Wednesday, May 4, 2011

CitiFinancial Sale Weighs on Citigroup

For several months, Citigroup has been seeking a buyer for CitiFinancial, which is the largest consumer finance company in the US. CitiFinancial is reported to have a book value of about $2 billion and some $13 billion in assets. The delay in getting this transaction done is weighing on Citigroup’s stock.

This unit of Citigroup is one of the many trophies Sandy Weill acquired as CEO when he paid $31 billion in Citi stock for Associates First Capital, CitiFinancial’s predecessor. In 2010 Citigroup closed more than 300 CitiFinancial branches, stopped making loans at another 184 and rebranded the remaining 1,500 outlets OneMain Financial.

Four groups had been rumored to be among the interested bidders. One group was comprised of private equity firms Warburg Pincus LLC WP.UL and KKR & Co LP. It was supposedly aligned with Spain's Banco Santander and BlackRock Inc.

A second group of rumored bidders included Brysam Global Partners, Blackstone Group LP, Carlyle Group CYL.UL, Thomas H. Lee Partners THL.UL and Wilbur Ross' WL Ross & Co. Brysam is run by former Citigroup executives, including former COO Robert Willumstad and former Global Consumer Group CEO Marjorie Magner, who know CitiFinancial well.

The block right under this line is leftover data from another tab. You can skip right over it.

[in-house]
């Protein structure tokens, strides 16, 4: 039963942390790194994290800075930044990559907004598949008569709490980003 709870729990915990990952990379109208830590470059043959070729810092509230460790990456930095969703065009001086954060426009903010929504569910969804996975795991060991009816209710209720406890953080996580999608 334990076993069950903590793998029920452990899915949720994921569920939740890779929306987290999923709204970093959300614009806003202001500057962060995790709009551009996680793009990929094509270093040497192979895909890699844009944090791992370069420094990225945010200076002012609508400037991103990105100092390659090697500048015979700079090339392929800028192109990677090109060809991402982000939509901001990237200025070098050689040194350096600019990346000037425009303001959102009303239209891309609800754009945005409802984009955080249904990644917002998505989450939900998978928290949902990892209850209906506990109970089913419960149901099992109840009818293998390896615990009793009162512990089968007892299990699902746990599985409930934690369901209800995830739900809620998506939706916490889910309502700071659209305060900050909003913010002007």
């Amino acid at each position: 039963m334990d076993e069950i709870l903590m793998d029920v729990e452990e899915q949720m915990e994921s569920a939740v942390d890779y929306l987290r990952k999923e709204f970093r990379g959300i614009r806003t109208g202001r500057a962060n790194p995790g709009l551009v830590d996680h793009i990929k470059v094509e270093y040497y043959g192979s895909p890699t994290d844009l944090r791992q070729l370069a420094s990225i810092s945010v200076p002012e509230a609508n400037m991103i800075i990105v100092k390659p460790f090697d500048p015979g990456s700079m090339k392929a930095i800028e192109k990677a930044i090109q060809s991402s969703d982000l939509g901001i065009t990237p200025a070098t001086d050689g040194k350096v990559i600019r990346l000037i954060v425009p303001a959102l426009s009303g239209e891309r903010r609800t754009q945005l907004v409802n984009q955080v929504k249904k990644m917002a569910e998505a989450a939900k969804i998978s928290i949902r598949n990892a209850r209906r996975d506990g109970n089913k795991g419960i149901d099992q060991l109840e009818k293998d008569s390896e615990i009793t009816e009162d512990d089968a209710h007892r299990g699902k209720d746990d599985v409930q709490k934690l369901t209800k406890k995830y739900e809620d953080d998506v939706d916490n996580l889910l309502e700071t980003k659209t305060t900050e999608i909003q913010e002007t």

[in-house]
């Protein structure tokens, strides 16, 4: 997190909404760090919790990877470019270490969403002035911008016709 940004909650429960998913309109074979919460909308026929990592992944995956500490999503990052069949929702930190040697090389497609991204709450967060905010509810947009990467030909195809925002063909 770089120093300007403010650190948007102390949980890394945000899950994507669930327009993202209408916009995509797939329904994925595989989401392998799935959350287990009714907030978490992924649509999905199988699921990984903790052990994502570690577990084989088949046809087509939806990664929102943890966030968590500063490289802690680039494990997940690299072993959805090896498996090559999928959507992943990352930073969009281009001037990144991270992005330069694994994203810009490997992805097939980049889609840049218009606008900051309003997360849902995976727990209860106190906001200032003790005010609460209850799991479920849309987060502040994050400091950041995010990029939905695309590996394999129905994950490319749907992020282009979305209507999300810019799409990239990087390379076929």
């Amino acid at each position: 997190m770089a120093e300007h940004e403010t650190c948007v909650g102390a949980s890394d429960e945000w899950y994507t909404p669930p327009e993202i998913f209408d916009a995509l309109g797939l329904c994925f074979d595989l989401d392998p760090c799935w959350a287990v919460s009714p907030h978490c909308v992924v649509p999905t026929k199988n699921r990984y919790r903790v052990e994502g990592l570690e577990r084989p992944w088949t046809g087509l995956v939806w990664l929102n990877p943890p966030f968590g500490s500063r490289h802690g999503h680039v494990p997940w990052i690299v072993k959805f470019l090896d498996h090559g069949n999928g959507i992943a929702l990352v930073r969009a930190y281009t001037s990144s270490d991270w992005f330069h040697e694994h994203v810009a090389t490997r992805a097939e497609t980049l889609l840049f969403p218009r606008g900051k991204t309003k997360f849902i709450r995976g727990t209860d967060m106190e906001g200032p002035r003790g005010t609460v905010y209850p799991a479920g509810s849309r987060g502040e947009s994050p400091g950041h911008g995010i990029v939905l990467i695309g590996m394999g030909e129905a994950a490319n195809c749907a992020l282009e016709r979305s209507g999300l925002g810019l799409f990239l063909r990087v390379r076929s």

Other rumored bidding groups had included Apollo Management APOLO.UL and J.C. Flowers; and Clayton Dubilier & Rice and Onex Corp.

Disposition of this troubled consumer-lending unit has dragged on to the point where it appears to be getting shop worn. Terms keep changing as Citigroup attempts to avoid a significant loss on any sale, while at the same time it unloads troubled loans.

On May 4 the New York Post, citing people close to the transaction, reported that the Brysam Group and the Apollo Group have both dropped out of the bidding.

No comments:

Post a Comment